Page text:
New polling numbers show North Carolinians are changing their minds on the dangers of marijuana, opening the door for new medical marijuana legislation in 2014.
In light of legalization in Colorado and Gov. Cuomo’s plan to legalize medical cannabis in New York, attitudes towards marijuana are changing. Public Policy Polling, a North Carolina-based polling company, released a study earlier this month that found 63 percent of North Carolinians believe doctors should be allowed to prescribe marijuana for medical use. This is percentage is up from 58 percent last year.
The study also found that 53 percent of North Carolinians believe alcohol is more dangerous than marijuana, and 42 percent believe marijuana should be legalized.
“When you look at the national trends, the number of people supporting legalization is growing. It’s now up to 55 percent nationally. I just don’t see anything happening that could decrease those numbers,” said Jon Kennedy, secretary at N.C. NORML, the National Organization for the Reform of Marijuana Laws.
The National Cancer Institute recognizes marijuana’s antitumor properties, citing five recent studies involving different types of cancer in mice and rats, but no clinical trials have been conducted. Marijuana has a bad reputation as a gateway drug, but research by the Drug Policy Alliance found this perception to be false.
In a documentary last year, Sanjay Gupta, medical correspondent for CNN, said, “It is irresponsible not to provide the best care we can as a medical community, care that could involve marijuana.”
The FDA approved the active ingredient in cannabis, THC, for medical use. However, marijuana is classified as a schedule 1 controlled substance, meaning it is addictive and does not possess any medicinal qualities. Given recent research to the contrary, this classification may need to be revisited.
Even President Obama has spoken out on the issue, saying he does not believe marijuana is more dangerous than alcohol.
“My family friend [who holds a medical license in California] believes that medical marijuana is a healthier alternative to traditional and more addictive painkillers like OxyContin and Vicodin following surgeries. It’s an added bonus that it helps with nausea instead of taking multiple drugs, which often have damaging side effects,” said Elon University freshman Dylan Rock.
In a statement last December, U.S. Rep. Walter Jones, a republican from N.C., said, “I encourage our state elected officials to give this issue the attention it deserves by consulting with medical professionals to determine the efficacy of the safe use of CBD (cannabidiol, a cannabinoid used in medical marijuana) in liquid form for young patients that have no other medical options.”
N.C. NORML and Rep. Kelly Alexander plan to meet in the coming months to draft medical marijuana legislation.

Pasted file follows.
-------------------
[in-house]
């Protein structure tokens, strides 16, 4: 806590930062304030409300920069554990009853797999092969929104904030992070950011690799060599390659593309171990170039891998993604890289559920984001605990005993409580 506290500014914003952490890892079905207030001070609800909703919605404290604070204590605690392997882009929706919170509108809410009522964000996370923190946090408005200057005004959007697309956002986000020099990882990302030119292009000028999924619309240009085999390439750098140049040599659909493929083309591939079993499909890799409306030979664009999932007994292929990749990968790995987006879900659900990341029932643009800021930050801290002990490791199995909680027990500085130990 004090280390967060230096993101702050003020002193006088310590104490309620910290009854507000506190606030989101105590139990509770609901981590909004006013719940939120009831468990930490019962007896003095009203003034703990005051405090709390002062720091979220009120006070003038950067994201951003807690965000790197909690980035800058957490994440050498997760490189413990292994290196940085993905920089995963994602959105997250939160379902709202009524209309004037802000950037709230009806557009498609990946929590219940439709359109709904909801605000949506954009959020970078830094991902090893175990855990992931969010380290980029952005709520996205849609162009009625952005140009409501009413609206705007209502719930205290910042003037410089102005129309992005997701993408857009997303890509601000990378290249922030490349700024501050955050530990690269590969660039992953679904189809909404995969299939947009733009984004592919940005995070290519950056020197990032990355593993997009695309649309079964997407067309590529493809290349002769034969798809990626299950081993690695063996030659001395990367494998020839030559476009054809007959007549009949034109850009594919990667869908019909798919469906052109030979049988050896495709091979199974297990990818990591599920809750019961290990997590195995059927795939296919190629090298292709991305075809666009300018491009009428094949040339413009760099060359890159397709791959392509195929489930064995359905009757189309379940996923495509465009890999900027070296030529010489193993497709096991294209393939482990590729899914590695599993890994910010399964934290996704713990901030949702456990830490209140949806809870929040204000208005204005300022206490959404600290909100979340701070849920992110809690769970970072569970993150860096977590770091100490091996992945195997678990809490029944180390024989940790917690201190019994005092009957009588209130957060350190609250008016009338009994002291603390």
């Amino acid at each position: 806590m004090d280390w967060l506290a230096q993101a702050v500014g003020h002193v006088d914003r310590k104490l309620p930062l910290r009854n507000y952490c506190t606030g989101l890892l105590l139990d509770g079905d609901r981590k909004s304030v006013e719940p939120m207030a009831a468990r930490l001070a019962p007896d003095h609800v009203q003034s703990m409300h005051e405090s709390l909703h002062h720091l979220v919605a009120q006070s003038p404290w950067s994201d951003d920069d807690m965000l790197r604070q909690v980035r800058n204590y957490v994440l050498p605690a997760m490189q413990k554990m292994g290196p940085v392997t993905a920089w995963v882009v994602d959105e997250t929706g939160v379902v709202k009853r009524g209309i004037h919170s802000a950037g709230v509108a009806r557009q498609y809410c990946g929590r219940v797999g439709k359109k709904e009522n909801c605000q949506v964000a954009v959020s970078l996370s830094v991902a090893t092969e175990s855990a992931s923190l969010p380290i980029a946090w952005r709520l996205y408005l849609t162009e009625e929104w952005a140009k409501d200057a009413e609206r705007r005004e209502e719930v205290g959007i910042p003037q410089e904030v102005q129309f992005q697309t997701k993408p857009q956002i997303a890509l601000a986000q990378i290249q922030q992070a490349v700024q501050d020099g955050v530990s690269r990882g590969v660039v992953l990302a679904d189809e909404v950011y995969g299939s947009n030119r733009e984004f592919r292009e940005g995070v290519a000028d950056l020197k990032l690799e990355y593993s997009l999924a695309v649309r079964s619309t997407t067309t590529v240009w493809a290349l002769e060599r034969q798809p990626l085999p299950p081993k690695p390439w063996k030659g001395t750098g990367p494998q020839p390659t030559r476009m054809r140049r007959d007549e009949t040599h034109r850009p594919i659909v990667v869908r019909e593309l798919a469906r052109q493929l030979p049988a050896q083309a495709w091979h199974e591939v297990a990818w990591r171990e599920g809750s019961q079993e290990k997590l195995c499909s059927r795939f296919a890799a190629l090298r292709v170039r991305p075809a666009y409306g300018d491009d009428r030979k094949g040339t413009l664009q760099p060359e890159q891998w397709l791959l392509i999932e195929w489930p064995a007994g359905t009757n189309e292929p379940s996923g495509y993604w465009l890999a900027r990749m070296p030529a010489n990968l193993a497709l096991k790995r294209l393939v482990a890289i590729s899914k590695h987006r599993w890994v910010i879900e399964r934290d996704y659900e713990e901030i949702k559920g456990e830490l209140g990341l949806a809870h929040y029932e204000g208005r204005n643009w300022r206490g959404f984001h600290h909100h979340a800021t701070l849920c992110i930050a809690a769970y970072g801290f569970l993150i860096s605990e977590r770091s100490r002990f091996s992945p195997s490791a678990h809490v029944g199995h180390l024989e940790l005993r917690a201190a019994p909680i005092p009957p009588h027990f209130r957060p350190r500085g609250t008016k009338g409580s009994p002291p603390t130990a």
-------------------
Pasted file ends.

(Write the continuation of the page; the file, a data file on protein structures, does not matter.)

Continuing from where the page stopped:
Kennedy believes education is the key to passing medical marijuana legislation in 2014. N.C. NORML is planning to launch an educational campaign using billboards, social media and legislative packets to show that marijuana has medicinal qualities, is not addictive and is safer than alcohol.
“I like to think people are reasonable, and I believe that as more facts come out about marijuana that show it isn’t toxic, it isn’t dangerous and, in fact, it is medicine, the conservatives will have to see that they’re on the wrong side of history. The statistics are overwhelmingly in our favor,” Kennedy said.
Last year, N.C. NORML and Rep. Alexander teamed up to write House Bill 84, a bill to set up, tax and regulate medical cannabis dispensaries within the state.
Groups like the N.C. NORML, N.C. Medical Cannabis and N.C. Cannabis Patients Network mobilized their resources to support the bill.
Kennedy said Rep. Alexader “told [the bill’s supporters] that the best way to earn the General Assembly’s support for the bill was to show public interest. We held legislative days, we got people to call their representatives and write letters.”
Rep. Alexander warned that if HB 84 went into the Rules Committee, the bill would enter a “black hole.” After just 20 minutes of discussion in the House Rules Committee, a vote ruled the bill unfavorable.
Rep. Paul Stam, chairman of the House Rules Committee said he and other legislators felt “harassed” by the number of phone calls and emails in regards to HB 84. Rep. Stam ruled the bill unfavorable in large part to stop the public response.
Rep. Stam told WRAL, “we did it to be done with it, so people could move on for the session.”
“Tabling legislation because of public support? That’s the opposite of how democracy should work,” said Kennedy.
The 2014 proposal is sure to face an uphill battle, but supporters of medical marijuana are confident legalization is inevitable. If N.C. were to legalize, it would join 21 other states with medical marijuana laws.
“Eventually all states will legalize, but it’s obviously difficult to say when,” Rock said.